So here we are another exciting week in the life of a CSA farm.

We had high hopes for all the summer squash we see in the field as tiny yellow runts, waiting for the warmth of the sun to make them into those delicious first fruits of the summer. But now here we are the last day of June and we are all bundled up like it’s September. And needless to say that put the growing of those heat loving fruits to a stand still. I regretfully have to tell you that we are having another week of greens. But we figure, by now you will all be familiar enough with them to know exactly what to do with them. (Perhaps that includes giving them to someone else? We hope not.)  The plus side is the kale goes great in soups and it’s suddenly soup weather again…  Not for long we hope!


Loading straw for mulching.  96 degrees!

Last Tuesday: Adam, Annie, Jeanette loading straw for mulching in 96 degrees!


This Wednesday: Erica and Jeannette pea pickin in sweatshirts!

This Wednesday: Erica and Jeannette pea pickin in sweatshirts!

What’s growing on?

On a high note we are waist high with peas. They are good. They are coming on strong and should be here for the next couple weeks.

Broccoli is all but done. 

We have another week or two of Romaine Lettuce coming 

Garlic Scapes (flowering part of the garlic plant) are getting big, perhaps next week.

Summer squash is almost certain for next week.

New Potatoes are the size of a golf ball. 

Cabbage is starting to firm up. 

Good things are a-foot. 






The tomato plants are starting to lean over, which means, staking tomatoes is in our near future. We use slab wood pieces and T posts and bailing twine. In a manner some call the stake and weave method. An art in itself.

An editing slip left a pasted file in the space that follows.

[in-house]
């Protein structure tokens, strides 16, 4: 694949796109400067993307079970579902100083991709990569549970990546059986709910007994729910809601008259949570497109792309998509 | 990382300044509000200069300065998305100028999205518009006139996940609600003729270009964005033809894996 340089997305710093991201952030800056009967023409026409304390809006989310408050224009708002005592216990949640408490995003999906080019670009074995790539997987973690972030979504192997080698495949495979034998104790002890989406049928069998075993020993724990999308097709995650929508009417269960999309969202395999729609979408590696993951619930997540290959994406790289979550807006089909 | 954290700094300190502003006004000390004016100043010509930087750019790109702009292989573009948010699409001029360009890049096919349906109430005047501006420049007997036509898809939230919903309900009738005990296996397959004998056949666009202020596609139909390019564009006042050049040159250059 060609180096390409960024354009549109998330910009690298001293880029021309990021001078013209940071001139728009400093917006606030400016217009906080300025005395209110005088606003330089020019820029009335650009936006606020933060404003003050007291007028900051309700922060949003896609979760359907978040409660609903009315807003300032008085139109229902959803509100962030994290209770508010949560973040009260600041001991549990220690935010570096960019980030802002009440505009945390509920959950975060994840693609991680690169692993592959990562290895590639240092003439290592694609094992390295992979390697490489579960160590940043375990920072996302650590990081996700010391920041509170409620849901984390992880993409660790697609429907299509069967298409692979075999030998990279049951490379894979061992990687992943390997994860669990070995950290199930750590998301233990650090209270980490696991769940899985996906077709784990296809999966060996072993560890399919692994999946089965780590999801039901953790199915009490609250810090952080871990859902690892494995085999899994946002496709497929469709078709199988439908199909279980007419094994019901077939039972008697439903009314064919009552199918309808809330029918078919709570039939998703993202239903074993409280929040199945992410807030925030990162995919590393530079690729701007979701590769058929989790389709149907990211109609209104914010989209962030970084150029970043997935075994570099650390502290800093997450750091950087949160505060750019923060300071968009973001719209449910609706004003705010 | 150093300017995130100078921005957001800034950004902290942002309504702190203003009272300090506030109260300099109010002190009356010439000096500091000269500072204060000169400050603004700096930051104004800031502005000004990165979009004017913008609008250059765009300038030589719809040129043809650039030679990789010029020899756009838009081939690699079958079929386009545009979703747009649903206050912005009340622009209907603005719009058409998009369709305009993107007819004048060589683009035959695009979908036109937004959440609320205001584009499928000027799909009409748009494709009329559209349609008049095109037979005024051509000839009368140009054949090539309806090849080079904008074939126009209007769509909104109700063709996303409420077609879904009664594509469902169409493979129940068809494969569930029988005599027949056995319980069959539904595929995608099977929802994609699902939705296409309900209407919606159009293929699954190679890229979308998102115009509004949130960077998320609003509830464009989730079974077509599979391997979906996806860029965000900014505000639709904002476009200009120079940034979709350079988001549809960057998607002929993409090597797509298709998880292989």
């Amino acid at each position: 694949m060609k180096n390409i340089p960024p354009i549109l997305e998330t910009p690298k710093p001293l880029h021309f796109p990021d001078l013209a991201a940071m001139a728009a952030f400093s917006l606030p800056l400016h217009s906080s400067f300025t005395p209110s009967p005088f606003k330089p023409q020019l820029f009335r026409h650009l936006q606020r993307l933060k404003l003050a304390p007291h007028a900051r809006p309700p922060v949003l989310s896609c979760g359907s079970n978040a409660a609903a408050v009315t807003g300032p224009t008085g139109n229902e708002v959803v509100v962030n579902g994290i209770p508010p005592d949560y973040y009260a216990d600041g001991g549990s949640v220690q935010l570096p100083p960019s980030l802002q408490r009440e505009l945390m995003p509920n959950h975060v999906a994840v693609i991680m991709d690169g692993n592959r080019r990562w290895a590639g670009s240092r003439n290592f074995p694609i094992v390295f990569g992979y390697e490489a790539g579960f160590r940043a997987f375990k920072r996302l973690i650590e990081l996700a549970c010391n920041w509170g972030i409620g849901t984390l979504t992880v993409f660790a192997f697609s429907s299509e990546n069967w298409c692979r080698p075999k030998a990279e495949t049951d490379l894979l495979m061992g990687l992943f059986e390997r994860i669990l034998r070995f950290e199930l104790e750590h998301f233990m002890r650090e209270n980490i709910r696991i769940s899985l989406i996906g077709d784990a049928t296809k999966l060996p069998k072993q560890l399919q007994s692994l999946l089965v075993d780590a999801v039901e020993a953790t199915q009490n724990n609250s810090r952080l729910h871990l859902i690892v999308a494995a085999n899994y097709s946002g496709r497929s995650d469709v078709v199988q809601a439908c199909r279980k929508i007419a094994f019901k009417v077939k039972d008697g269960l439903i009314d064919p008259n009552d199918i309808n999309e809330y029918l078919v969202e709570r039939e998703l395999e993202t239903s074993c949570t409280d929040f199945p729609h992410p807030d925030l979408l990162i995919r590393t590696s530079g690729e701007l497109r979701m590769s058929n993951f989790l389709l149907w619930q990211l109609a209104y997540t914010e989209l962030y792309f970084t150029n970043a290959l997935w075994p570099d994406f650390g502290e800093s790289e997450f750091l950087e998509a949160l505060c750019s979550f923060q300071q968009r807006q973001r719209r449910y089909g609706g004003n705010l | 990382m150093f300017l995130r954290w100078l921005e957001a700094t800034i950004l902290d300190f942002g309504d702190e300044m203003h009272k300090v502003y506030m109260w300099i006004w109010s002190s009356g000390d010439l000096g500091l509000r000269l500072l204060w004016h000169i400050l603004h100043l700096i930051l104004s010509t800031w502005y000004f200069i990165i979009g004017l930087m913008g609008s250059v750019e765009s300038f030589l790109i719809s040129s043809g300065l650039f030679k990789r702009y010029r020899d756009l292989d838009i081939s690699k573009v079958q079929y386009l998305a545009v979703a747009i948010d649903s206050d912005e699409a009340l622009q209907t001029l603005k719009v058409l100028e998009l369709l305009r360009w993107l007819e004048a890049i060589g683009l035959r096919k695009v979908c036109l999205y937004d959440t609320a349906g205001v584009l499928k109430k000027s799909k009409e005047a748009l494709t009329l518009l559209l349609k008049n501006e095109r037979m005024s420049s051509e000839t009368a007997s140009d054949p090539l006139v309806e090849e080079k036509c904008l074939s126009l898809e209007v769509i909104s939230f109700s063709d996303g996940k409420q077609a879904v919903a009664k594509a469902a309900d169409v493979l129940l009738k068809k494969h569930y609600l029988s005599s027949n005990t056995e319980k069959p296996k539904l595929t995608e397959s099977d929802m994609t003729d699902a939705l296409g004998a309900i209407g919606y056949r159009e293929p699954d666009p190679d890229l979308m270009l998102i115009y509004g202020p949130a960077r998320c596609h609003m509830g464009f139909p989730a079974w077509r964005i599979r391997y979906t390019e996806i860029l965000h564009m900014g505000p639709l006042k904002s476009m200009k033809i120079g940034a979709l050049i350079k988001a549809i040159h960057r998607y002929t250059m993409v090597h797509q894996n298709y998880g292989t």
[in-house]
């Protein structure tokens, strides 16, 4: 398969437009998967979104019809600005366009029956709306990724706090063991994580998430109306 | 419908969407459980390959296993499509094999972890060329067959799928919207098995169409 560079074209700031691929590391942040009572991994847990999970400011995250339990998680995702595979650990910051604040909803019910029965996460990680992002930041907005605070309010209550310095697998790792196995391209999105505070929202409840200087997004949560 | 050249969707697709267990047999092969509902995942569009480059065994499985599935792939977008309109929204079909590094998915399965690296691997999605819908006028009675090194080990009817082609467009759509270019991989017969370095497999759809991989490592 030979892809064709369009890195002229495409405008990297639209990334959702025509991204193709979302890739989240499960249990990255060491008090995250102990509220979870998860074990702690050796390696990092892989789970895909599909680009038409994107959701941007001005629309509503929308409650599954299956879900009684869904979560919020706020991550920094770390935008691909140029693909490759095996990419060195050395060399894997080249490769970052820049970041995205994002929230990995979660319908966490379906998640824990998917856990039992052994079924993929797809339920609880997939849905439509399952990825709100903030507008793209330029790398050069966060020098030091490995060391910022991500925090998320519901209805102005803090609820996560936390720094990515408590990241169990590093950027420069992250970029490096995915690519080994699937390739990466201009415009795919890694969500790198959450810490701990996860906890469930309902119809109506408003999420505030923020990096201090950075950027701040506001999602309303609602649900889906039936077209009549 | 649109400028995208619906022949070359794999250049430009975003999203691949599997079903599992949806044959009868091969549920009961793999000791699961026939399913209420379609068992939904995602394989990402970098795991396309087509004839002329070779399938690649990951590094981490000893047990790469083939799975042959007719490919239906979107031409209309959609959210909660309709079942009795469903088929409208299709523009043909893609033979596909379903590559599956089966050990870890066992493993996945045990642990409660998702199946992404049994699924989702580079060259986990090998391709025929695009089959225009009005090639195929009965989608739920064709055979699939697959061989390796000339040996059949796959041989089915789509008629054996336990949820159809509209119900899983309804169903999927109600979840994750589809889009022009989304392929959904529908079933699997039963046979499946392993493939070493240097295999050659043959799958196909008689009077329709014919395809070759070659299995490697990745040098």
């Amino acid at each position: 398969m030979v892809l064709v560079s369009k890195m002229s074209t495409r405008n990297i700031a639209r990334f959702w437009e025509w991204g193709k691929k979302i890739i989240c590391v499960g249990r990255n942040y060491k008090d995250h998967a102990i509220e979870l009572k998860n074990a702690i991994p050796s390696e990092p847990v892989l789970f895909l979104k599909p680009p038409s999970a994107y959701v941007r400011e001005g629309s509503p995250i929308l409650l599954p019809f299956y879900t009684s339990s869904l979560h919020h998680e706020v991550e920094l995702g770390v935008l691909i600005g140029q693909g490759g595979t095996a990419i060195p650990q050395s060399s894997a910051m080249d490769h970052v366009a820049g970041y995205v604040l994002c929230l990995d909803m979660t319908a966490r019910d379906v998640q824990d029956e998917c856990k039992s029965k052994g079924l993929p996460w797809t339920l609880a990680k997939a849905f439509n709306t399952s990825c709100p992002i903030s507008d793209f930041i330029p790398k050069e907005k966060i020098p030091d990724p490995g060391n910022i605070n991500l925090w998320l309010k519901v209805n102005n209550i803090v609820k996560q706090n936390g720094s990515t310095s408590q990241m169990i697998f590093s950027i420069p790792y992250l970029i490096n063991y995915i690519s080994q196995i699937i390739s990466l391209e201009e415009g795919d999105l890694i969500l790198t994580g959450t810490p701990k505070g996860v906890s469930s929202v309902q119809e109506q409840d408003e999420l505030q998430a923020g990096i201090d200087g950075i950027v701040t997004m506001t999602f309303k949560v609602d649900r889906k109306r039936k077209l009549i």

The battle with the weeds continues. But I must say, we are winning this year… so far. 

Fall crops are near planting and we should be done with planting for the year by the end of July. 

While commiserating with a fellow CSA farmer friend, we both acknowledged that even though we are on week 4 we are well over half way through the season, since we started the process way back in Feb. in the greenhouse. For you, the member, the journey has just begun.  

We are expecting our first piglets this weekend!  


Farm Dogs hard at work.


  1. Paula Lutz said

    I sure hope you enjoy writing these entries because I sure love reading them – great pics too. Hope your hand is healing well. Paula

    • Linda Rasch said

      You guys are awesome. It’s a joy to read your entries, and learn the straight truth about the growing process. Thank you for sharing your stories, insights and discoveries with us…and for all you do.

  2. Sarah said

    Wondering if you call your broken-down delivery van the Turnip Truck? 🙂

    Sarah in St. Paul

  3. amy emch said

    What is in week 5’s box and how do you eat it.

  4. amy emch said

    I have a recipe for stuffed cabage if anyone wants it.
    I will saute the garlic scapes in butter and toss into pasta (use quinoa for high protein) with grated cheese – easy meal!